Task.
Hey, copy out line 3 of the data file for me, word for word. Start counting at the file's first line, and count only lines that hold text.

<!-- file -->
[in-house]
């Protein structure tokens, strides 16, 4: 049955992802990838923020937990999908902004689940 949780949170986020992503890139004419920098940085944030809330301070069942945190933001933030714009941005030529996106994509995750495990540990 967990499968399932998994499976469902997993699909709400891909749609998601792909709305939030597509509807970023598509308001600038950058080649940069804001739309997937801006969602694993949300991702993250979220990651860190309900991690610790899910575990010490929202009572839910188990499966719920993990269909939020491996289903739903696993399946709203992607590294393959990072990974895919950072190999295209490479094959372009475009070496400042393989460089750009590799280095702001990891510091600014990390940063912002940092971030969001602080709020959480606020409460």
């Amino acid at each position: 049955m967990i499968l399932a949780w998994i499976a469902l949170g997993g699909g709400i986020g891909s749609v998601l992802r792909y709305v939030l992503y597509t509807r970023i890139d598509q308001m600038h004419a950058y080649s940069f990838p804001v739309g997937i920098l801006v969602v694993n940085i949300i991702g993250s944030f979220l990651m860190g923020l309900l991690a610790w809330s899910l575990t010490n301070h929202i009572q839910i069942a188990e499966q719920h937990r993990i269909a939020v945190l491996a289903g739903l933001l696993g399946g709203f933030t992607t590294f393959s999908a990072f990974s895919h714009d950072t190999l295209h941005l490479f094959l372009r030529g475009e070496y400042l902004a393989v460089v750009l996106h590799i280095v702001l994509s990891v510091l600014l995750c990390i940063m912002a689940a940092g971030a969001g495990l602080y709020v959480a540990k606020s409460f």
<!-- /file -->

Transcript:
């Amino acid at each position: 049955m967990i499968l399932a949780w998994i499976a469902l949170g997993g699909g709400i986020g891909s749609v998601l992802r792909y709305v939030l992503y597509t509807r970023i890139d598509q308001m600038h004419a950058y080649s940069f990838p804001v739309g997937i920098l801006v969602v694993n940085i949300i991702g993250s944030f979220l990651m860190g923020l309900l991690a610790w809330s899910l575990t010490n301070h929202i009572q839910i069942a188990e499966q719920h937990r993990i269909a939020v945190l491996a289903g739903l933001l696993g399946g709203f933030t992607t590294f393959s999908a990072f990974s895919h714009d950072t190999l295209h941005l490479f094959l372009r030529g475009e070496y400042l902004a393989v460089v750009l996106h590799i280095v702001l994509s990891v510091l600014l995750c990390i940063m912002a689940a940092g971030a969001g495990l602080y709020v959480a540990k606020s409460f």